Throughout the Middle Ages, wars were a regular occurrence. Whether it was the Byzantine Empire fighting the Persians (as in the Byzantine-Sassanid Wars), the Carolingians fighting each other (as in the Carolingian Civil War), the English fighting each other (as in the Barons’ Wars and the Wars of the Roses), or any number of other groups fighting each other, there was always someone at war with someone else. Often, groups would engage in a series of wars spanning decades or even centuries.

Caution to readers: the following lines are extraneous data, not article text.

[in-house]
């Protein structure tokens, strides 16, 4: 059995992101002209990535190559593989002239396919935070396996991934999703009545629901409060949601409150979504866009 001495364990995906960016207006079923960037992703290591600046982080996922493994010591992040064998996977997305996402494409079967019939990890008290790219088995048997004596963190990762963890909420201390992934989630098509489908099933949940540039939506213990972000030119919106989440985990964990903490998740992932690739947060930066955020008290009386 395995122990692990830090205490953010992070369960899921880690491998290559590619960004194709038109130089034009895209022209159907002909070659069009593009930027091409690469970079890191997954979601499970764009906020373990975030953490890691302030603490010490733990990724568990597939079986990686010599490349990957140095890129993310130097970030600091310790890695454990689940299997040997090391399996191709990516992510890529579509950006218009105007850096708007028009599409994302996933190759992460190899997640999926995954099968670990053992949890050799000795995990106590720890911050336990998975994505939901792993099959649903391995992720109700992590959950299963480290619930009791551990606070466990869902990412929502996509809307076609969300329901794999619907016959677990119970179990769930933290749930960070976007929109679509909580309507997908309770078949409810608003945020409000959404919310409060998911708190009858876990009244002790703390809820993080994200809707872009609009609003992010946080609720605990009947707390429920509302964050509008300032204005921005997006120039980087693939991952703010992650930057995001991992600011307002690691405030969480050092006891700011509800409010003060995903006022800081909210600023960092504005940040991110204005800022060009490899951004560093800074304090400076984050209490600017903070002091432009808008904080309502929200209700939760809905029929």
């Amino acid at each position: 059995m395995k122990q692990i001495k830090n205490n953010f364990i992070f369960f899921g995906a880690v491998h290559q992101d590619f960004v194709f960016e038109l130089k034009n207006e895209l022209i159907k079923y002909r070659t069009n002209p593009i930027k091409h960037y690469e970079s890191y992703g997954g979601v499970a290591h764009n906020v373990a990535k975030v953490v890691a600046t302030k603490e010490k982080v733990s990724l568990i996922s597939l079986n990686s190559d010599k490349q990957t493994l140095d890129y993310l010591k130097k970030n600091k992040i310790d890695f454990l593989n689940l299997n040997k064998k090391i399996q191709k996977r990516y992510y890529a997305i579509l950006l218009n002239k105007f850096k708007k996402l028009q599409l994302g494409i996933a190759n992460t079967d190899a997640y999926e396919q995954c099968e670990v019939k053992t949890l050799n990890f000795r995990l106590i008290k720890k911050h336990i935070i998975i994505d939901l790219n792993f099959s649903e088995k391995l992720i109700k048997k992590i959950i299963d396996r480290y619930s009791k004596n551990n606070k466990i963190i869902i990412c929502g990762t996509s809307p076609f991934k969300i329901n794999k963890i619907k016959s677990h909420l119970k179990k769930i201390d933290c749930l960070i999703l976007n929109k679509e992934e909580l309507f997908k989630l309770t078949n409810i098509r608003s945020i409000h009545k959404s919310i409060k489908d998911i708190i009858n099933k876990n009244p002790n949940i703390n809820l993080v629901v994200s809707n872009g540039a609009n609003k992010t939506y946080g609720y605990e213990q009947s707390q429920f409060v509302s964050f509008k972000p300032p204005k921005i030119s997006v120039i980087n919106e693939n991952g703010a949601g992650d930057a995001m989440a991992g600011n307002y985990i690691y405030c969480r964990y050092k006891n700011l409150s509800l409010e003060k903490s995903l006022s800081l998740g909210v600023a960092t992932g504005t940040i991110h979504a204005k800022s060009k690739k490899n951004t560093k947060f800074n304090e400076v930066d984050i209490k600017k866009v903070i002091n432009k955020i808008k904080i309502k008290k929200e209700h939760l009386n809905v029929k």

Many of these wars shaped Western history in key ways. The Reconquista recaptured the Iberian Peninsula from the Moors, leading to the creation of modern Spain and Portugal. The Saxon Wars led to the Christianization of large portions of Europe. The Carolingian Civil War resulted in the disintegration of the Carolingian Empire into the successor states which have evolved into modern-day France and Germany. The First Barons’ War contributed to the development of the Magna Carta. These conflicts, among others, shaped Western (and Near-Eastern) civilization for centuries, and are essential to understanding this period in history.